We have all heard the saying you are what you eat. While there is a lot of truth to that statement, it is becoming clear that it may need to be updated to “you are what you and your gut bacteria eat.” Research into the function of the 100 trillion bacteria that call our gastrointestinal tract home has been exploding over the past few years. We now know that they are not merely uninvited “house guests” but instead play active roles in our health as well as metabolic activity effecting our digestion, immune function, hormonal function and mood.
One area of research that has received much attention is the discovery that gut bacteria have an effect on the development of obesity, metabolic syndrome and type 2 diabetes. People with higher levels of bacteria in the Firmicutes family and lower levels of bacteria in the Bacteroidetes family seem to be more likely to be obese and are at an increased risk of developing diabetes and metabolic syndrome. The increased risk of diabetes and metabolic syndrome appears to not just be a result of the obesity, but instead is related to effects on inflammation and liver function. The increased weight gain is in part due to the fact that some bacteria in the Firmicutes family are very good at digesting starches and fibers that you can’t digest and converting them in to short chain fatty acids that the body can then use as energy. This ads to the net energy intake on a day to day basis and so you may be getting more “calories” out of your food than you think. The bacteria that do this are not pathogenic or “bad” bacteria. In fact some of them are strains of Lactobacillus bacteria usually thought of as being health promoting.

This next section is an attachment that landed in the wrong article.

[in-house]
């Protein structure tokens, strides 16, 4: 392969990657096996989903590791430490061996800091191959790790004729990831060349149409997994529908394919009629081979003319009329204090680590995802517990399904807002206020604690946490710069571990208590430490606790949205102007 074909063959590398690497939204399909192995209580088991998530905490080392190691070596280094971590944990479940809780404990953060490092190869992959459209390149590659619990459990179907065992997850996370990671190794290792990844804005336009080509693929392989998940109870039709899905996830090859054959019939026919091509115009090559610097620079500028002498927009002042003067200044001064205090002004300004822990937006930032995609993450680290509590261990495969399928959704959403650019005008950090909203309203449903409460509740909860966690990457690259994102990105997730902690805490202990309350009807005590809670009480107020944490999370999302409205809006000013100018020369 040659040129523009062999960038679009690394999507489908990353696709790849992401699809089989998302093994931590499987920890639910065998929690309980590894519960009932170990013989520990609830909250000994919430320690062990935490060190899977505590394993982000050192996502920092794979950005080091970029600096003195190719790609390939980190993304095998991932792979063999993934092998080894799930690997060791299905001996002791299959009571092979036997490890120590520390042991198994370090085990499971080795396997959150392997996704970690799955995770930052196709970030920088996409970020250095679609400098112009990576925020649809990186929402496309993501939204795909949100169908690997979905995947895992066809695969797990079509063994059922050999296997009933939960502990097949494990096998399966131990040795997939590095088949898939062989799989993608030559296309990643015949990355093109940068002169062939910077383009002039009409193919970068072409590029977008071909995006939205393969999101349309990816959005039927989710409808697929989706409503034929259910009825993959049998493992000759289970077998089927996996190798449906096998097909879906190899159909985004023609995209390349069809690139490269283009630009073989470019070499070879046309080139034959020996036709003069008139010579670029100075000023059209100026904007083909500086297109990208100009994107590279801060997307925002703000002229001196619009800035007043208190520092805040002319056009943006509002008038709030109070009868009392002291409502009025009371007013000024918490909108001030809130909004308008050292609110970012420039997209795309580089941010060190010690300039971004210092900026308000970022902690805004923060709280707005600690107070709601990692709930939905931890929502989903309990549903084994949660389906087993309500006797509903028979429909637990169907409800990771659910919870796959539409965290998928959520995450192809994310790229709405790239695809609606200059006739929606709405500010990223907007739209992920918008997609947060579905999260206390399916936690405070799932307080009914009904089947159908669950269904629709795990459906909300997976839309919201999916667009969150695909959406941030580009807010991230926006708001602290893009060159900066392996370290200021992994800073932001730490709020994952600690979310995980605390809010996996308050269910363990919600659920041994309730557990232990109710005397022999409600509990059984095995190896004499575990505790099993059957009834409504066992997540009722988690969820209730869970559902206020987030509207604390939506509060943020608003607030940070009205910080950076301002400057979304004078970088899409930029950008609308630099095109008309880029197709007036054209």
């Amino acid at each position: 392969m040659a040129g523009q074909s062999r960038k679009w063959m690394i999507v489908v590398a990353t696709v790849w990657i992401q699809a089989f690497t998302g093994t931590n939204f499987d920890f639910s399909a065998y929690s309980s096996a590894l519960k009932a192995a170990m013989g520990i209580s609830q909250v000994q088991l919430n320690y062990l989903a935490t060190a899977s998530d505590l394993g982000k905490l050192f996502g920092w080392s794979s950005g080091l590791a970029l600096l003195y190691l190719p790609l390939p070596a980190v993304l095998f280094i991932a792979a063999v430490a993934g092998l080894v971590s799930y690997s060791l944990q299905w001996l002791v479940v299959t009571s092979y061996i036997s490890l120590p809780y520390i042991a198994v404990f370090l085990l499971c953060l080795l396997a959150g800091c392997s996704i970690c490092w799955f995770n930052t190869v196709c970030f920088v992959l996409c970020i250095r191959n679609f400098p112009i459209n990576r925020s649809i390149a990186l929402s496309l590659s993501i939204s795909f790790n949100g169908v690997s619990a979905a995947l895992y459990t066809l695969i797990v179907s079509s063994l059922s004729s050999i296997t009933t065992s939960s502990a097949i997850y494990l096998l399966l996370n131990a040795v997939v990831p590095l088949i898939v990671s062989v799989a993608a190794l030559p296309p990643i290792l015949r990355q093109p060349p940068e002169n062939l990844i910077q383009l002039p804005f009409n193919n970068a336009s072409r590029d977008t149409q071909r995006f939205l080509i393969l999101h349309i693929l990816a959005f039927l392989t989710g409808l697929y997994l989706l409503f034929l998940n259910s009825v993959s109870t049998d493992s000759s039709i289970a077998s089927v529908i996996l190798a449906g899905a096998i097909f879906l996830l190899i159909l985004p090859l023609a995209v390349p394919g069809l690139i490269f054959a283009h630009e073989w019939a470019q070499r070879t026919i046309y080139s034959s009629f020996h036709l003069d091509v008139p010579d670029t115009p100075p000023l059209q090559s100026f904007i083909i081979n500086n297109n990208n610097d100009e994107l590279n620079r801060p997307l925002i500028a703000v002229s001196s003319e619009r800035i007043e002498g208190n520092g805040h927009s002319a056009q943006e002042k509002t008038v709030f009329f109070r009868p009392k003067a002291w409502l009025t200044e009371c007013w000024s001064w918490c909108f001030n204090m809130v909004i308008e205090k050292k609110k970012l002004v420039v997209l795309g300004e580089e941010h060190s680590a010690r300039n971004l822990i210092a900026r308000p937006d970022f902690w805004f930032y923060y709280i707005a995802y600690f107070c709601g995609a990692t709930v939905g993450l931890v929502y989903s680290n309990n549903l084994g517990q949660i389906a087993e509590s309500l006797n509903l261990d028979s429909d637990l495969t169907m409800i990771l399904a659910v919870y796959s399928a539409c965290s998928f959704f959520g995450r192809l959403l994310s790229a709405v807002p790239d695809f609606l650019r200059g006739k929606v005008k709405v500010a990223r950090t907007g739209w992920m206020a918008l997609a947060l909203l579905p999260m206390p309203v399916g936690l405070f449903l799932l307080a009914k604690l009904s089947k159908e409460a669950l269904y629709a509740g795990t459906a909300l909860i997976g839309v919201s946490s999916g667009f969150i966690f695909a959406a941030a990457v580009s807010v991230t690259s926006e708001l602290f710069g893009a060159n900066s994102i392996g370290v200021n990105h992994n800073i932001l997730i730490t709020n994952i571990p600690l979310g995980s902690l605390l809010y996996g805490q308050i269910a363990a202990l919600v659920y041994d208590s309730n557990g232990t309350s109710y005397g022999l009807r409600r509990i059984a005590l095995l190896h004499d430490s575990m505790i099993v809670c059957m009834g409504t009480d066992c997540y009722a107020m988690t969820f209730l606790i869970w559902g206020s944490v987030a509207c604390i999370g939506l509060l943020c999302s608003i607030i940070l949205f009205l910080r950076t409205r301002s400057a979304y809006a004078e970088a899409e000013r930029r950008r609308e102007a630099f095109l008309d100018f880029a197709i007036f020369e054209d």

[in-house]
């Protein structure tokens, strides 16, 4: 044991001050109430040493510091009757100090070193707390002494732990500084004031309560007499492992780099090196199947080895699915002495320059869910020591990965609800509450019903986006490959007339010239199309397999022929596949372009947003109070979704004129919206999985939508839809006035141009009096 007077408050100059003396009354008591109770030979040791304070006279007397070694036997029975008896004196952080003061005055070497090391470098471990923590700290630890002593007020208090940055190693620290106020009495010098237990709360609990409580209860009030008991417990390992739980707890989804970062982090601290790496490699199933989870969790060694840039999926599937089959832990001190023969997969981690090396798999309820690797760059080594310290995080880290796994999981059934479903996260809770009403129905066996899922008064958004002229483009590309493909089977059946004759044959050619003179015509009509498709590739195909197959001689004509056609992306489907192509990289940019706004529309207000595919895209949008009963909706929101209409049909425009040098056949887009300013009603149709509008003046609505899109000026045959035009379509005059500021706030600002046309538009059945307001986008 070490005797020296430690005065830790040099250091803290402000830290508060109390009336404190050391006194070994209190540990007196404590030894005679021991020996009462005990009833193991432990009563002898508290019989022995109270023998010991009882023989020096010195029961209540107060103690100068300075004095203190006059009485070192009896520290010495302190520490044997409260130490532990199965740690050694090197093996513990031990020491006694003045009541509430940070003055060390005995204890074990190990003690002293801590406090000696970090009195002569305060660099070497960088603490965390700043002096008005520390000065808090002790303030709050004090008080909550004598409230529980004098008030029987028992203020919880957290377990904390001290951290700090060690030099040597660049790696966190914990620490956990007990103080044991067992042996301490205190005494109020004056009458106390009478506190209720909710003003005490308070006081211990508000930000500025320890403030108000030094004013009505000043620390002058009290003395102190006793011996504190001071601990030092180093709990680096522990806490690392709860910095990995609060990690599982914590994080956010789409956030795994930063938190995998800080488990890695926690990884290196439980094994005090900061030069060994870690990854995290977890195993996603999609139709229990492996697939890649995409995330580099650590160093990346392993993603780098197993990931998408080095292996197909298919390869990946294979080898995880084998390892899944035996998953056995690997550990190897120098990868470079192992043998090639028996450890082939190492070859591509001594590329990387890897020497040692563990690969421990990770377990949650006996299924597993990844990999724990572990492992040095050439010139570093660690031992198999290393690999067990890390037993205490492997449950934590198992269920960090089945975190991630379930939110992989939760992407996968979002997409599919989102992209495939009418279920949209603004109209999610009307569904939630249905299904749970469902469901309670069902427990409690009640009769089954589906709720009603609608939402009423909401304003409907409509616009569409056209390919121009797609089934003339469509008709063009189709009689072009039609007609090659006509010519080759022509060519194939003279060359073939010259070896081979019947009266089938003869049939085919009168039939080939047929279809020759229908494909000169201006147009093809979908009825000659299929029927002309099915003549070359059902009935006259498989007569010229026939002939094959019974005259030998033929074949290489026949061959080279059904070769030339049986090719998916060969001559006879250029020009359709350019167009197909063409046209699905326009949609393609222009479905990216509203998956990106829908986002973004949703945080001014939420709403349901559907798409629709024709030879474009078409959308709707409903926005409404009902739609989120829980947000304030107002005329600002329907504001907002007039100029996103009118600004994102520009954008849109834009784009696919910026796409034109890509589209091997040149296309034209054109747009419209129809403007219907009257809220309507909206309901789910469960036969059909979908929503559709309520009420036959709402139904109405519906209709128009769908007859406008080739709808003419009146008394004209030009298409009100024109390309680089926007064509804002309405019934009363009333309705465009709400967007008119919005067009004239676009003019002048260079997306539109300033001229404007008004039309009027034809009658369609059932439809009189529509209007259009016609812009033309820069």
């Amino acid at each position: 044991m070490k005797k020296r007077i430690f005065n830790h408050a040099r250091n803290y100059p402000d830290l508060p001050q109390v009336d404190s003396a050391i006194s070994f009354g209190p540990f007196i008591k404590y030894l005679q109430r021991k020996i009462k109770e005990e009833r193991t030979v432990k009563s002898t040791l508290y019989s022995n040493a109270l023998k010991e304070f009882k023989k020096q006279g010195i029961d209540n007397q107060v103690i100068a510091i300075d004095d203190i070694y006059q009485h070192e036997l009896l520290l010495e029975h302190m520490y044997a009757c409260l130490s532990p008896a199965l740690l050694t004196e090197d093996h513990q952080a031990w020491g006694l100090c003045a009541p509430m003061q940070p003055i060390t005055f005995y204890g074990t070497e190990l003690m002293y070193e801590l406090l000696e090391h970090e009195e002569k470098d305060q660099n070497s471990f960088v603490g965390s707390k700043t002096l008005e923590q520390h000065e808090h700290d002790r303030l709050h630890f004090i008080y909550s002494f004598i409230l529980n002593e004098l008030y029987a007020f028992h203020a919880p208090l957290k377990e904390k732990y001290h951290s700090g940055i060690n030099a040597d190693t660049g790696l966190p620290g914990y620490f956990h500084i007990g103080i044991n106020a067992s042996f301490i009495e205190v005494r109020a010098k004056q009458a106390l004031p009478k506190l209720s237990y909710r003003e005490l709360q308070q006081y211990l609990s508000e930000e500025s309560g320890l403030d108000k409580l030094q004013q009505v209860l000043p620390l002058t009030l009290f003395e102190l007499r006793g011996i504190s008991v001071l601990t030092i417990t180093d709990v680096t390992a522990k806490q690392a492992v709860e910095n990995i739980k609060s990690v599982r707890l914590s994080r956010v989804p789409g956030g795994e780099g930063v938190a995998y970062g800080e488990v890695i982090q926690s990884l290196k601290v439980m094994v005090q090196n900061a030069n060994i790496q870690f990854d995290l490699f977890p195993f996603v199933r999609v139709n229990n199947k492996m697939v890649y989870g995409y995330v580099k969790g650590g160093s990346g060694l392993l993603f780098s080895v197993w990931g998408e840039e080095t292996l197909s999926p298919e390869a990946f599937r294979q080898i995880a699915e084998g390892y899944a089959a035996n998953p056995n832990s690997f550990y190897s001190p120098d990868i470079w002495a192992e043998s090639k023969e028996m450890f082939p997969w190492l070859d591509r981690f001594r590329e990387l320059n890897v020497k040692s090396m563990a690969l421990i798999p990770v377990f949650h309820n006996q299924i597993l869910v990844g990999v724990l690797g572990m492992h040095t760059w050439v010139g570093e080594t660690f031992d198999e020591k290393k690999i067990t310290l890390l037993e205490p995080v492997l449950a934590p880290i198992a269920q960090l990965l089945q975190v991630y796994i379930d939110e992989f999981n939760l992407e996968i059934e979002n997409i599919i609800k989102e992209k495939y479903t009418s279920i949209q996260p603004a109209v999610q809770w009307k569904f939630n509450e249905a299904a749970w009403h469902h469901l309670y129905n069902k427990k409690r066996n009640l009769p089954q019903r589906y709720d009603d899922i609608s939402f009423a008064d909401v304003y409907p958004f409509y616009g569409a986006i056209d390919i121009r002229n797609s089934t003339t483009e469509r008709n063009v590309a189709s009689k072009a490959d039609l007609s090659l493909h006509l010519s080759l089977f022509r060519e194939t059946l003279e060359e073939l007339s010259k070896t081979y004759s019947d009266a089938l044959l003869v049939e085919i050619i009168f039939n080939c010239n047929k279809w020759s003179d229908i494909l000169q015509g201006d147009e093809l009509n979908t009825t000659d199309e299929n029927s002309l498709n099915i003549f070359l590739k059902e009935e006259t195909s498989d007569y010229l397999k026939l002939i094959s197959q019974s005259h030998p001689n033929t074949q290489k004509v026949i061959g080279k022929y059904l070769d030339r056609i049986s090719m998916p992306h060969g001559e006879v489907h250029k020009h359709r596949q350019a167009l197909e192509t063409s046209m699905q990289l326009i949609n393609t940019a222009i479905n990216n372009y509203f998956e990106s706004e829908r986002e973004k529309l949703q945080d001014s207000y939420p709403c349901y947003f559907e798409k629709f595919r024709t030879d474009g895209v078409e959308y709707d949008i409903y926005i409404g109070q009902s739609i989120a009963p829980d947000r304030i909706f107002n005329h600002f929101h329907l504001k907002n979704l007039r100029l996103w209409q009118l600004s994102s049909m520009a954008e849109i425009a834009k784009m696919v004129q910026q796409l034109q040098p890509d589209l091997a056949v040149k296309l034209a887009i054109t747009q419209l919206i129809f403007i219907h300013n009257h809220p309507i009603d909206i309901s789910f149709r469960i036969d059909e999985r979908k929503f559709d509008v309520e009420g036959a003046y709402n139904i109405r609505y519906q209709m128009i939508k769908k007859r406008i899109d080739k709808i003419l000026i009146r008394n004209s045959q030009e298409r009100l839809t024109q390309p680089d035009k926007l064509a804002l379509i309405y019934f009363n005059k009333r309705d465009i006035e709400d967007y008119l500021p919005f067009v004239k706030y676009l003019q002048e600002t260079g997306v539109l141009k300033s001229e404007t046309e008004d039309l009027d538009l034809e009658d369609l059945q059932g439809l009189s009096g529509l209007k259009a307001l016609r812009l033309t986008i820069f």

A study published in Biology Letters in January found that people living in northern climates, such as Maine, have higher levels of Firmicutes bacteria and lower levels of Bacteroidetes bacteria and that this correlates with the rates of obesity in the regions studied. From an evolutionary standpoint there is a benefit to this as an increase in energy production would increase the likelihood of survival through the cold harsh winter. Why this shift occurs is not known at this time. It may be that there is an environmental input such as temperature or amount of daylight that stimulates the growth of Firmicutes bacteria. It is known that dietary factors can have a large effect on the balance of Fimicutes and Bacteroidetes bacteria. A diet higher in fat and refined sugars will increase Firmicutes levels while a diet lower in fat and higher in plant polysaccharides (found in fruits, vegetables, legumes, and whole grains), will increase the levels of Bacteroidetes bacteria. In general there does tend to be an increase in fat and sugar intake during winter and a decrease in fresh vegetable intake the further away from summer that we get.
A big pharma approach to this (and I’m sure some drug company is working on this) would be to design an antibiotic that kills only the Firmicutes bacteria and spares that Bacteroidetes bacteria. While this could have short term benefits, in the long term many of the Fimicutes bacteria have benefits and getting rid of them could lead to increases in allergies, depression, and inflammatory bowel disease to name but a few.
A better approach would be to eat a diet lower in saturated fat and sugar and eat more plant foods. In addition,a study published in the journal Chemico-Biological Interactions showed that a high intake of poly-phenols found in green tea, apples, and cider or wine vinegar preferentially increase the levels of Bacteroidetes bacteria. While Lactobacillus bacteria can have many benefits, it may also not make sense to supplement with them when levels are already high. Focusing on probiotics higher in Bifidobacteria (a member of the Bacteroidetes family) along with prebiotics and colonic foods that increase their levels may be more beneficial and less likely to negatively impact the Fimicutes/ Bacteroidetes balance.
You can find out what your ratio of Firmicutes to Bacteroidetes bacteria is by doing stool test that looks not only at this ratio but also uses DNA markers to determine the levels of various bacteria in your gastrointestinal tract. Having this information can help in determining dietary changes that will be helpful along with determining if probiotics are necessary and if so what type. If you are interested in finding out more about this test, or if you would like to have the test done, you can call my office at (207) 805-1129 or email me at firstname.lastname@example.org